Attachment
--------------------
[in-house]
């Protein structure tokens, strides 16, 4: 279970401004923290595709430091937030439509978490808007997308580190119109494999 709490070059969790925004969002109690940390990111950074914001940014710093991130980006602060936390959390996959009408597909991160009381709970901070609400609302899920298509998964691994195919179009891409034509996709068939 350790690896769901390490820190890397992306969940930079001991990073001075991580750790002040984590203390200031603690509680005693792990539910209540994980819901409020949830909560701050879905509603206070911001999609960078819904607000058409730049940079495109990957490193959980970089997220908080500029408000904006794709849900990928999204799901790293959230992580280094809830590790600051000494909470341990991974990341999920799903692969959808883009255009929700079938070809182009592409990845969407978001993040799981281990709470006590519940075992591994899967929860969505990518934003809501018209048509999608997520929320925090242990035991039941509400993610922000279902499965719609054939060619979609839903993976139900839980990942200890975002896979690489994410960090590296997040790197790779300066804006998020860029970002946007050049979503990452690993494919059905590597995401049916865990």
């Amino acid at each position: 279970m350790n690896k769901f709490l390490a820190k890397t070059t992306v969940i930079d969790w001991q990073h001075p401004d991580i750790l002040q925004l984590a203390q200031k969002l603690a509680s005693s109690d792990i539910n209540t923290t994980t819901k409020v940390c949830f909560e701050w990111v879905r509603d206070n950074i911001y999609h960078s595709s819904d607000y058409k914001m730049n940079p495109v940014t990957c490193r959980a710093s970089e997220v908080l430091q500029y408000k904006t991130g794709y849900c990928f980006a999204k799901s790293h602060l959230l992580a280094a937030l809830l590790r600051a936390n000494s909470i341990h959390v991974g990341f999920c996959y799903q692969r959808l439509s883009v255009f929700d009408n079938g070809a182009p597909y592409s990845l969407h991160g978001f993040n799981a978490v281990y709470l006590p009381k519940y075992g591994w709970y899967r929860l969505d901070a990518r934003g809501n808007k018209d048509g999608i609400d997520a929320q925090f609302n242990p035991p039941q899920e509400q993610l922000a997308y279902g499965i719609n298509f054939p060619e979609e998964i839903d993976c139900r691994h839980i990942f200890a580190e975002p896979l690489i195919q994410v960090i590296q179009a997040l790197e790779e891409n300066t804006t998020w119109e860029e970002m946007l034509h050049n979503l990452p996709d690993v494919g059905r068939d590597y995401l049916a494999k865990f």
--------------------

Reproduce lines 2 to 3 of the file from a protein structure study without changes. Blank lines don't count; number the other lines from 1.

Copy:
């Protein structure tokens, strides 16, 4: 279970401004923290595709430091937030439509978490808007997308580190119109494999 709490070059969790925004969002109690940390990111950074914001940014710093991130980006602060936390959390996959009408597909991160009381709970901070609400609302899920298509998964691994195919179009891409034509996709068939 350790690896769901390490820190890397992306969940930079001991990073001075991580750790002040984590203390200031603690509680005693792990539910209540994980819901409020949830909560701050879905509603206070911001999609960078819904607000058409730049940079495109990957490193959980970089997220908080500029408000904006794709849900990928999204799901790293959230992580280094809830590790600051000494909470341990991974990341999920799903692969959808883009255009929700079938070809182009592409990845969407978001993040799981281990709470006590519940075992591994899967929860969505990518934003809501018209048509999608997520929320925090242990035991039941509400993610922000279902499965719609054939060619979609839903993976139900839980990942200890975002896979690489994410960090590296997040790197790779300066804006998020860029970002946007050049979503990452690993494919059905590597995401049916865990």
């Amino acid at each position: 279970m350790n690896k769901f709490l390490a820190k890397t070059t992306v969940i930079d969790w001991q990073h001075p401004d991580i750790l002040q925004l984590a203390q200031k969002l603690a509680s005693s109690d792990i539910n209540t923290t994980t819901k409020v940390c949830f909560e701050w990111v879905r509603d206070n950074i911001y999609h960078s595709s819904d607000y058409k914001m730049n940079p495109v940014t990957c490193r959980a710093s970089e997220v908080l430091q500029y408000k904006t991130g794709y849900c990928f980006a999204k799901s790293h602060l959230l992580a280094a937030l809830l590790r600051a936390n000494s909470i341990h959390v991974g990341f999920c996959y799903q692969r959808l439509s883009v255009f929700d009408n079938g070809a182009p597909y592409s990845l969407h991160g978001f993040n799981a978490v281990y709470l006590p009381k519940y075992g591994w709970y899967r929860l969505d901070a990518r934003g809501n808007k018209d048509g999608i609400d997520a929320q925090f609302n242990p035991p039941q899920e509400q993610l922000a997308y279902g499965i719609n298509f054939p060619e979609e998964i839903d993976c139900r691994h839980i990942f200890a580190e975002p896979l690489i195919q994410v960090i590296q179009a997040l790197e790779e891409n300066t804006t998020w119109e860029e970002m946007l034509h050049n979503l990452p996709d690993v494919g059905r068939d590597y995401l049916a494999k865990f």